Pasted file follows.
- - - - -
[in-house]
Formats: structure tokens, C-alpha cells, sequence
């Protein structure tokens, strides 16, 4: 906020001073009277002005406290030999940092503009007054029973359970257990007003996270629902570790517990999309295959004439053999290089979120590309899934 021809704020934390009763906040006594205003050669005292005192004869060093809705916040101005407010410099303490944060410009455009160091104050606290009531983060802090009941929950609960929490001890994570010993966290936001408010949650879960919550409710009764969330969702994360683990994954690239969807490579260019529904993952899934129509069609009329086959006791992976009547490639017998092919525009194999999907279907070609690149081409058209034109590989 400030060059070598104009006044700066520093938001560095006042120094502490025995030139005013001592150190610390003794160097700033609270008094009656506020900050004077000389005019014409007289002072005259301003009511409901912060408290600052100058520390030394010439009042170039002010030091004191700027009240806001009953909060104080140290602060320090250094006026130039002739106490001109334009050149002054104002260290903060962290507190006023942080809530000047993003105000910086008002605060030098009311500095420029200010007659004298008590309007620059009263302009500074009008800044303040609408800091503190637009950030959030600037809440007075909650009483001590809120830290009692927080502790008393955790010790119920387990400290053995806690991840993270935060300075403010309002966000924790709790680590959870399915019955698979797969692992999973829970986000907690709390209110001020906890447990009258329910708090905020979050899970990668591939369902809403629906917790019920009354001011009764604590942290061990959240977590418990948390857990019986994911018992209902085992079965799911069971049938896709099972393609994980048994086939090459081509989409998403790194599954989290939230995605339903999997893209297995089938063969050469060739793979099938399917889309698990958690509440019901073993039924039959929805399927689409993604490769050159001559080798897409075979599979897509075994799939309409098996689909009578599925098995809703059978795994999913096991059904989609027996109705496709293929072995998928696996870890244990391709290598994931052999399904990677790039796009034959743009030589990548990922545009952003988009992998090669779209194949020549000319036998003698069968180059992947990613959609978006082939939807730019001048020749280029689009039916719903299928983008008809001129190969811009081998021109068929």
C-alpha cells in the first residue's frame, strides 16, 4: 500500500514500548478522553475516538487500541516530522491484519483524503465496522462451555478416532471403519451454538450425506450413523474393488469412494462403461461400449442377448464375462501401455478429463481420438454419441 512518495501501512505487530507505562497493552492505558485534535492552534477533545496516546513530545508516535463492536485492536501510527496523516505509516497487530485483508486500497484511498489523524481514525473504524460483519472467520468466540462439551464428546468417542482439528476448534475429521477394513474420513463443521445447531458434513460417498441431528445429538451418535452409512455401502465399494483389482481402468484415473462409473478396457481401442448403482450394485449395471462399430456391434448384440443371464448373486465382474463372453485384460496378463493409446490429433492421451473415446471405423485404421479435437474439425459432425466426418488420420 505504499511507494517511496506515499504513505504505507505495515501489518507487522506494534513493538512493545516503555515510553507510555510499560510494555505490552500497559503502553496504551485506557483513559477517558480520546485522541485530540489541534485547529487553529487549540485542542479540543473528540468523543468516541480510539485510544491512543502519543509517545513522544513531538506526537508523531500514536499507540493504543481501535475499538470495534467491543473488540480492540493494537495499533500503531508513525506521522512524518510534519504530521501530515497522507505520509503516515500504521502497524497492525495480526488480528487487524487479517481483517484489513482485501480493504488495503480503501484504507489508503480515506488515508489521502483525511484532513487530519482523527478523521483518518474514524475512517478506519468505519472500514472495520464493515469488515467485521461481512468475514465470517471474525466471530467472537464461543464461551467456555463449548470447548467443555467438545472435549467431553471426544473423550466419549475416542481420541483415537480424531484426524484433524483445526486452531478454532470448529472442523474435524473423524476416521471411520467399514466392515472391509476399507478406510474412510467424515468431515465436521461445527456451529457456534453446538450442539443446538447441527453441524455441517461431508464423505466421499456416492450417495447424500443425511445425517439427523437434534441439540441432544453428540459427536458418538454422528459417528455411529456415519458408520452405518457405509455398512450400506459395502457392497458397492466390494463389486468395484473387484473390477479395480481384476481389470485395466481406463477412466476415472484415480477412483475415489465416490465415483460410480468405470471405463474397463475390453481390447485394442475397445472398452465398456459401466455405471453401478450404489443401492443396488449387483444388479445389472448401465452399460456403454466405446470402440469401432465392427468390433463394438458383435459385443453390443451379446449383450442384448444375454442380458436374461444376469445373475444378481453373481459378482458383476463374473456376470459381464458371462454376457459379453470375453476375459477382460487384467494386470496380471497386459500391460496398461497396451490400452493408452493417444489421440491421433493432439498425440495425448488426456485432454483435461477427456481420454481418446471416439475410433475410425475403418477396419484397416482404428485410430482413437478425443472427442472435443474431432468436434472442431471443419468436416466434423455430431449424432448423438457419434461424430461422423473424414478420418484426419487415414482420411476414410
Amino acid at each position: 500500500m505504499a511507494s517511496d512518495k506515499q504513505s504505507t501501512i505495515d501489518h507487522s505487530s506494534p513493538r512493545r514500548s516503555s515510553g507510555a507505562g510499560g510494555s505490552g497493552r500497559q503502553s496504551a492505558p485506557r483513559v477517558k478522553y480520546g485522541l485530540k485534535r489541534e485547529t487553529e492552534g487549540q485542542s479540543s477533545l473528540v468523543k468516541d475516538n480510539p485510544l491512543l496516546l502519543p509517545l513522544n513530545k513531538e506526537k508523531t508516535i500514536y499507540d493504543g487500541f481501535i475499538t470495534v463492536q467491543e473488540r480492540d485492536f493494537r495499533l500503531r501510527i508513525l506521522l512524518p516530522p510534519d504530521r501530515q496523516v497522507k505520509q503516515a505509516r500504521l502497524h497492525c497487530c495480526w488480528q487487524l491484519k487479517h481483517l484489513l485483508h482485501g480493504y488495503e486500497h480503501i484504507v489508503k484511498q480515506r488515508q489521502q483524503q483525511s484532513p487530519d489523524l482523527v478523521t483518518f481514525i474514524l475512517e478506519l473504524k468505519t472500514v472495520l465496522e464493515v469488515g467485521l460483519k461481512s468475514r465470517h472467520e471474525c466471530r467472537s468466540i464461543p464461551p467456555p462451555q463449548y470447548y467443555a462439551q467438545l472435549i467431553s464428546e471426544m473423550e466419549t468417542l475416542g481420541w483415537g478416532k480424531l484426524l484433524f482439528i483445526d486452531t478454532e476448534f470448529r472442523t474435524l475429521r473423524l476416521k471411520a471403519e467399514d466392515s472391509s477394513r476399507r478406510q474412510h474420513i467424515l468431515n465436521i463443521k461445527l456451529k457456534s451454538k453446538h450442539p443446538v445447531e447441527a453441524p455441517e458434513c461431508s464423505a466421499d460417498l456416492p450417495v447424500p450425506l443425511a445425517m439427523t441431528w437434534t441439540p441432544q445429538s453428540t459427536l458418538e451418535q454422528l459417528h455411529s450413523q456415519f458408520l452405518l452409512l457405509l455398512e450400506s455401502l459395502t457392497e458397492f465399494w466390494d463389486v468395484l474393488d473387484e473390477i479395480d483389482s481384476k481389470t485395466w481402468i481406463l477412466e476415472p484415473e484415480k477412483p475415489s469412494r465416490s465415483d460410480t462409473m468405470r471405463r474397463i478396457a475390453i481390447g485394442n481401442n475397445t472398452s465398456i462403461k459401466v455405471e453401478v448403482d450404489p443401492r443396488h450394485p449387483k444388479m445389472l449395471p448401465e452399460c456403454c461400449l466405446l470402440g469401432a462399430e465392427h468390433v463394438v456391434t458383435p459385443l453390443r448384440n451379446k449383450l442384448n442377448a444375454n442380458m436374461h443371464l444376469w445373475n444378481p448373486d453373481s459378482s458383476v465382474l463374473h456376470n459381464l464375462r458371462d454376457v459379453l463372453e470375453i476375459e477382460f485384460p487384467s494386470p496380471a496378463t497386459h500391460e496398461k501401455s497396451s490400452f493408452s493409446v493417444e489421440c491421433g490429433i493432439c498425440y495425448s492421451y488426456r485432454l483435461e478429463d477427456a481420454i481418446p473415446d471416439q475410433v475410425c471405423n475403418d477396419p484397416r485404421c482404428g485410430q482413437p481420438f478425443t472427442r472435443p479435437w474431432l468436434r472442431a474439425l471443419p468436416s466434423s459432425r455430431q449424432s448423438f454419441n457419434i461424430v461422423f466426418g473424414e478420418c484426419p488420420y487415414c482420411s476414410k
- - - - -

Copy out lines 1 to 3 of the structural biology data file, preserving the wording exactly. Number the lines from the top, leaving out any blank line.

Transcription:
[in-house]
Formats: structure tokens, C-alpha cells, sequence
């Protein structure tokens, strides 16, 4: 906020001073009277002005406290030999940092503009007054029973359970257990007003996270629902570790517990999309295959004439053999290089979120590309899934 021809704020934390009763906040006594205003050669005292005192004869060093809705916040101005407010410099303490944060410009455009160091104050606290009531983060802090009941929950609960929490001890994570010993966290936001408010949650879960919550409710009764969330969702994360683990994954690239969807490579260019529904993952899934129509069609009329086959006791992976009547490639017998092919525009194999999907279907070609690149081409058209034109590989 400030060059070598104009006044700066520093938001560095006042120094502490025995030139005013001592150190610390003794160097700033609270008094009656506020900050004077000389005019014409007289002072005259301003009511409901912060408290600052100058520390030394010439009042170039002010030091004191700027009240806001009953909060104080140290602060320090250094006026130039002739106490001109334009050149002054104002260290903060962290507190006023942080809530000047993003105000910086008002605060030098009311500095420029200010007659004298008590309007620059009263302009500074009008800044303040609408800091503190637009950030959030600037809440007075909650009483001590809120830290009692927080502790008393955790010790119920387990400290053995806690991840993270935060300075403010309002966000924790709790680590959870399915019955698979797969692992999973829970986000907690709390209110001020906890447990009258329910708090905020979050899970990668591939369902809403629906917790019920009354001011009764604590942290061990959240977590418990948390857990019986994911018992209902085992079965799911069971049938896709099972393609994980048994086939090459081509989409998403790194599954989290939230995605339903999997893209297995089938063969050469060739793979099938399917889309698990958690509440019901073993039924039959929805399927689409993604490769050159001559080798897409075979599979897509075994799939309409098996689909009578599925098995809703059978795994999913096991059904989609027996109705496709293929072995998928696996870890244990391709290598994931052999399904990677790039796009034959743009030589990548990922545009952003988009992998090669779209194949020549000319036998003698069968180059992947990613959609978006082939939807730019001048020749280029689009039916719903299928983008008809001129190969811009081998021109068929």